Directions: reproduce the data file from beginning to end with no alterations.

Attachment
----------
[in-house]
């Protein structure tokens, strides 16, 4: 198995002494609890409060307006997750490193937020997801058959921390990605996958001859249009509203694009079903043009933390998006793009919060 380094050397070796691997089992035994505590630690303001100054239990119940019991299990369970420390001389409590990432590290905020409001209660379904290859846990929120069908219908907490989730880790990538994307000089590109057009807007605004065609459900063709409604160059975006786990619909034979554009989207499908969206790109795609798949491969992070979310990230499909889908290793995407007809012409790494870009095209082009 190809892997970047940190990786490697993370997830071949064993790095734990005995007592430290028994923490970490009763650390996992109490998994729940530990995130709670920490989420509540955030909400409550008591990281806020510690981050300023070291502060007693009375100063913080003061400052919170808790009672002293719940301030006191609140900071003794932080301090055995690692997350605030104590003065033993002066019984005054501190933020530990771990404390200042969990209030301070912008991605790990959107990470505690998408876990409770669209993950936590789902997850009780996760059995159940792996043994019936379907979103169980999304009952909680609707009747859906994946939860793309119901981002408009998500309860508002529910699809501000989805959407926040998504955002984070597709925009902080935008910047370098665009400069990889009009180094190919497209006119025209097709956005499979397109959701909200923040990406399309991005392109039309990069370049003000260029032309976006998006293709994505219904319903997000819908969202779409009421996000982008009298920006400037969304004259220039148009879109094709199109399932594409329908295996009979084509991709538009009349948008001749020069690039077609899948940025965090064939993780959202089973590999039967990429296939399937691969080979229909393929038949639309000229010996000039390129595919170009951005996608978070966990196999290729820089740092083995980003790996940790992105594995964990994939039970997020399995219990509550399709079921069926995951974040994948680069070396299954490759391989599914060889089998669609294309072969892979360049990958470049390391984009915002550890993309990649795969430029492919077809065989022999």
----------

[in-house]
């Protein structure tokens, strides 16, 4: 198995002494609890409060307006997750490193937020997801058959921390990605996958001859249009509203694009079903043009933390998006793009919060 380094050397070796691997089992035994505590630690303001100054239990119940019991299990369970420390001389409590990432590290905020409001209660379904290859846990929120069908219908907490989730880790990538994307000089590109057009807007605004065609459900063709409604160059975006786990619909034979554009989207499908969206790109795609798949491969992070979310990230499909889908290793995407007809012409790494870009095209082009 190809892997970047940190990786490697993370997830071949064993790095734990005995007592430290028994923490970490009763650390996992109490998994729940530990995130709670920490989420509540955030909400409550008591990281806020510690981050300023070291502060007693009375100063913080003061400052919170808790009672002293719940301030006191609140900071003794932080301090055995690692997350605030104590003065033993002066019984005054501190933020530990771990404390200042969990209030301070912008991605790990959107990470505690998408876990409770669209993950936590789902997850009780996760059995159940792996043994019936379907979103169980999304009952909680609707009747859906994946939860793309119901981002408009998500309860508002529910699809501000989805959407926040998504955002984070597709925009902080935008910047370098665009400069990889009009180094190919497209006119025209097709956005499979397109959701909200923040990406399309991005392109039309990069370049003000260029032309976006998006293709994505219904319903997000819908969202779409009421996000982008009298920006400037969304004259220039148009879109094709199109399932594409329908295996009979084509991709538009009349948008001749020069690039077609899948940025965090064939993780959202089973590999039967990429296939399937691969080979229909393929038949639309000229010996000039390129595919170009951005996608978070966990196999290729820089740092083995980003790996940790992105594995964990994939039970997020399995219990509550399709079921069926995951974040994948680069070396299954490759391989599914060889089998669609294309072969892979360049990958470049390391984009915002550890993309990649795969430029492919077809065989022999």